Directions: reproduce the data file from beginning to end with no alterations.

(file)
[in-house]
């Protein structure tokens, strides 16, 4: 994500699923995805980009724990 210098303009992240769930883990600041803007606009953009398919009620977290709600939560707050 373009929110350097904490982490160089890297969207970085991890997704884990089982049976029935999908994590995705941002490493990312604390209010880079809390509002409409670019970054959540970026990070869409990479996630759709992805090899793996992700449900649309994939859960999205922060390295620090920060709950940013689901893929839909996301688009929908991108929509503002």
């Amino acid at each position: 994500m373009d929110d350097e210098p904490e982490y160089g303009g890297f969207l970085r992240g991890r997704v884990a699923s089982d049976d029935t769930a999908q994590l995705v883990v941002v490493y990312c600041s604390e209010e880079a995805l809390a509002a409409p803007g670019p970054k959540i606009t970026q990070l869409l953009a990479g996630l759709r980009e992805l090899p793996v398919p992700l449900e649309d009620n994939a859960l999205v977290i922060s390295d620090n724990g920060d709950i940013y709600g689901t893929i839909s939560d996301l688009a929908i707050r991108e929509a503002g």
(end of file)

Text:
[in-house]
């Protein structure tokens, strides 16, 4: 994500699923995805980009724990 210098303009992240769930883990600041803007606009953009398919009620977290709600939560707050 373009929110350097904490982490160089890297969207970085991890997704884990089982049976029935999908994590995705941002490493990312604390209010880079809390509002409409670019970054959540970026990070869409990479996630759709992805090899793996992700449900649309994939859960999205922060390295620090920060709950940013689901893929839909996301688009929908991108929509503002």
């Amino acid at each position: 994500m373009d929110d350097e210098p904490e982490y160089g303009g890297f969207l970085r992240g991890r997704v884990a699923s089982d049976d029935t769930a999908q994590l995705v883990v941002v490493y990312c600041s604390e209010e880079a995805l809390a509002a409409p803007g670019p970054k959540i606009t970026q990070l869409l953009a990479g996630l759709r980009e992805l090899p793996v398919p992700l449900e649309d009620n994939a859960l999205v977290i922060s390295d620090n724990g920060d709950i940013y709600g689901t893929i839909s939560d996301l688009a929908i707050r991108e929509a503002g």